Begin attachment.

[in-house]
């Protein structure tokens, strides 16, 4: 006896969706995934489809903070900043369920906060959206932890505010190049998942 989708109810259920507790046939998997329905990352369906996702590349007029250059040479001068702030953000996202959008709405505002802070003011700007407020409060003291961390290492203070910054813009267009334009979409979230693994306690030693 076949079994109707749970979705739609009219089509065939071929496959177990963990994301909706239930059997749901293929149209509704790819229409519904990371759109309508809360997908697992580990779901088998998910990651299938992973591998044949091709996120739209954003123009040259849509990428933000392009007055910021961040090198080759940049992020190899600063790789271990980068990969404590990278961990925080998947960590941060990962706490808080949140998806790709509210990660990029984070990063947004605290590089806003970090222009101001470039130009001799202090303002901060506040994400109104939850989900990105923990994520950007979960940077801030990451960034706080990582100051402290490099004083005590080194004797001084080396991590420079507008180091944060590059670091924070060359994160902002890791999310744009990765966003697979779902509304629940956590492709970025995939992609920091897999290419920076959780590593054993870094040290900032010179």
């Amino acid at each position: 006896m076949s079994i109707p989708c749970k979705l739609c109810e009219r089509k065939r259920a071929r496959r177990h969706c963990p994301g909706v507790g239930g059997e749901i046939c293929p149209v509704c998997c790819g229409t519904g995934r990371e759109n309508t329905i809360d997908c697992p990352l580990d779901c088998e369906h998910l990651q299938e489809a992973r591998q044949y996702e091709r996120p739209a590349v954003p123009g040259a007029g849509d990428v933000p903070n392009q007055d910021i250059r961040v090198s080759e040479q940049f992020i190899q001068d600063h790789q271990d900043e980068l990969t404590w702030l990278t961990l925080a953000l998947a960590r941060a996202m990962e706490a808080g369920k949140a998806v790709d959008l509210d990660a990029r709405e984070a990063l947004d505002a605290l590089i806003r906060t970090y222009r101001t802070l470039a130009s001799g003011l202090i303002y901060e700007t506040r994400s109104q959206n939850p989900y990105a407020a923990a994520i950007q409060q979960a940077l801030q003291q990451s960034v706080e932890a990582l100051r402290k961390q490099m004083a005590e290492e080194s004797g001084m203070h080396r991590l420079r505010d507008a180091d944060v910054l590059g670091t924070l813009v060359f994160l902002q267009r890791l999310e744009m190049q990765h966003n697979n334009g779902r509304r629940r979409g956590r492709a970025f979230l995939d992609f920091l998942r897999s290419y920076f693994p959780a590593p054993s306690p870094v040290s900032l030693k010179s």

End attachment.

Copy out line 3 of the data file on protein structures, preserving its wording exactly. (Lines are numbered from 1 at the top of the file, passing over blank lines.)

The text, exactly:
């Amino acid at each position: 006896m076949s079994i109707p989708c749970k979705l739609c109810e009219r089509k065939r259920a071929r496959r177990h969706c963990p994301g909706v507790g239930g059997e749901i046939c293929p149209v509704c998997c790819g229409t519904g995934r990371e759109n309508t329905i809360d997908c697992p990352l580990d779901c088998e369906h998910l990651q299938e489809a992973r591998q044949y996702e091709r996120p739209a590349v954003p123009g040259a007029g849509d990428v933000p903070n392009q007055d910021i250059r961040v090198s080759e040479q940049f992020i190899q001068d600063h790789q271990d900043e980068l990969t404590w702030l990278t961990l925080a953000l998947a960590r941060a996202m990962e706490a808080g369920k949140a998806v790709d959008l509210d990660a990029r709405e984070a990063l947004d505002a605290l590089i806003r906060t970090y222009r101001t802070l470039a130009s001799g003011l202090i303002y901060e700007t506040r994400s109104q959206n939850p989900y990105a407020a923990a994520i950007q409060q979960a940077l801030q003291q990451s960034v706080e932890a990582l100051r402290k961390q490099m004083a005590e290492e080194s004797g001084m203070h080396r991590l420079r505010d507008a180091d944060v910054l590059g670091t924070l813009v060359f994160l902002q267009r890791l999310e744009m190049q990765h966003n697979n334009g779902r509304r629940r979409g956590r492709a970025f979230l995939d992609f920091l998942r897999s290419y920076f693994p959780a590593p054993s306690p870094v040290s900032l030693k010179s």